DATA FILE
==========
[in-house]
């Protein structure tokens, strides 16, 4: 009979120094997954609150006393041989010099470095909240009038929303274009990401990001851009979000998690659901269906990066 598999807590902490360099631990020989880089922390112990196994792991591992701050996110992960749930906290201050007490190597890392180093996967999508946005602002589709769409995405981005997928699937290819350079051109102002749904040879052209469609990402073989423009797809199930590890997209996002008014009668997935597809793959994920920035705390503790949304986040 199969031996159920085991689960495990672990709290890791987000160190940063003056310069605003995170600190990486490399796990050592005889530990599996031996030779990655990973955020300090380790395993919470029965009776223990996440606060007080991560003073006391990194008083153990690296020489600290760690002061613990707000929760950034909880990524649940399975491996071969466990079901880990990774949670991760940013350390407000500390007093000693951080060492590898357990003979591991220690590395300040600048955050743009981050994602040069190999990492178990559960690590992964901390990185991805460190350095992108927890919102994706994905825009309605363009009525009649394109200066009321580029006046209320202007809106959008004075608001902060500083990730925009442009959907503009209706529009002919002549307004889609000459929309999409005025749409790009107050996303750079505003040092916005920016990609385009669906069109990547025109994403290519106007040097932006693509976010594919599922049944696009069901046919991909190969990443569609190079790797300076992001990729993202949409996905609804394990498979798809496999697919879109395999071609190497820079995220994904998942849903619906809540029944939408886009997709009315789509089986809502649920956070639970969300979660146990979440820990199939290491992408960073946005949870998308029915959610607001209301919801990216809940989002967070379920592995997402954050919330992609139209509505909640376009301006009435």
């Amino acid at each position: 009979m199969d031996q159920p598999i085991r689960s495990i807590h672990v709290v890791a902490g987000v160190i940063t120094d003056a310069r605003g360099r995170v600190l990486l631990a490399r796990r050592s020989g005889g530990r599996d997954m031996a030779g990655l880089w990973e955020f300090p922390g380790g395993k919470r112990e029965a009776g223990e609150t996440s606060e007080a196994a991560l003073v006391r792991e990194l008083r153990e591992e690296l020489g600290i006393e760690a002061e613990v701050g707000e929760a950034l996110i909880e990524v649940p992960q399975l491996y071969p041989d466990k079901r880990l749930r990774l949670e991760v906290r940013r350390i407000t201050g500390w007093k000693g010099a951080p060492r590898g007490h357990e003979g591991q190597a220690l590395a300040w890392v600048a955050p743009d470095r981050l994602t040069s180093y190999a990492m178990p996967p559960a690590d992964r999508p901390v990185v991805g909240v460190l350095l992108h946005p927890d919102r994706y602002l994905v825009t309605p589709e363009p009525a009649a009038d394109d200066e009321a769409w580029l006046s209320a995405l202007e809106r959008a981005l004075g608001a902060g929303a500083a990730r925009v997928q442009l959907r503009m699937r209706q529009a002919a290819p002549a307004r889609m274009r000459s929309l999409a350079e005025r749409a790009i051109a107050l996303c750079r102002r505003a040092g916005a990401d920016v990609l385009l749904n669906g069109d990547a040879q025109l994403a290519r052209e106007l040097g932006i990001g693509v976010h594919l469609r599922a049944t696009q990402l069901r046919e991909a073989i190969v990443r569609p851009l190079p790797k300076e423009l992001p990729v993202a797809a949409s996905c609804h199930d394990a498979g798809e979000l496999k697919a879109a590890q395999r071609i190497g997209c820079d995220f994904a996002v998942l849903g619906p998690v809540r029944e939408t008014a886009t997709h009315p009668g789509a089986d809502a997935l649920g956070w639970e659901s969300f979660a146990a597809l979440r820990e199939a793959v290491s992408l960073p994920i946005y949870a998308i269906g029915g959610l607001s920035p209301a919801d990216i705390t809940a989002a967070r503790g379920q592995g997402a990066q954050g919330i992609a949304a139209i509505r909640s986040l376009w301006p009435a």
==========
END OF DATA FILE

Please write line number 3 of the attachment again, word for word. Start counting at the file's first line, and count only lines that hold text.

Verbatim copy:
């Amino acid at each position: 009979m199969d031996q159920p598999i085991r689960s495990i807590h672990v709290v890791a902490g987000v160190i940063t120094d003056a310069r605003g360099r995170v600190l990486l631990a490399r796990r050592s020989g005889g530990r599996d997954m031996a030779g990655l880089w990973e955020f300090p922390g380790g395993k919470r112990e029965a009776g223990e609150t996440s606060e007080a196994a991560l003073v006391r792991e990194l008083r153990e591992e690296l020489g600290i006393e760690a002061e613990v701050g707000e929760a950034l996110i909880e990524v649940p992960q399975l491996y071969p041989d466990k079901r880990l749930r990774l949670e991760v906290r940013r350390i407000t201050g500390w007093k000693g010099a951080p060492r590898g007490h357990e003979g591991q190597a220690l590395a300040w890392v600048a955050p743009d470095r981050l994602t040069s180093y190999a990492m178990p996967p559960a690590d992964r999508p901390v990185v991805g909240v460190l350095l992108h946005p927890d919102r994706y602002l994905v825009t309605p589709e363009p009525a009649a009038d394109d200066e009321a769409w580029l006046s209320a995405l202007e809106r959008a981005l004075g608001a902060g929303a500083a990730r925009v997928q442009l959907r503009m699937r209706q529009a002919a290819p002549a307004r889609m274009r000459s929309l999409a350079e005025r749409a790009i051109a107050l996303c750079r102002r505003a040092g916005a990401d920016v990609l385009l749904n669906g069109d990547a040879q025109l994403a290519r052209e106007l040097g932006i990001g693509v976010h594919l469609r599922a049944t696009q990402l069901r046919e991909a073989i190969v990443r569609p851009l190079p790797k300076e423009l992001p990729v993202a797809a949409s996905c609804h199930d394990a498979g798809e979000l496999k697919a879109a590890q395999r071609i190497g997209c820079d995220f994904a996002v998942l849903g619906p998690v809540r029944e939408t008014a886009t997709h009315p009668g789509a089986d809502a997935l649920g956070w639970e659901s969300f979660a146990a597809l979440r820990e199939a793959v290491s992408l960073p994920i946005y949870a998308i269906g029915g959610l607001s920035p209301a919801d990216i705390t809940a989002a967070r503790g379920q592995g997402a990066q954050g919330i992609a949304a139209i509505r909640s986040l376009w301006p009435a």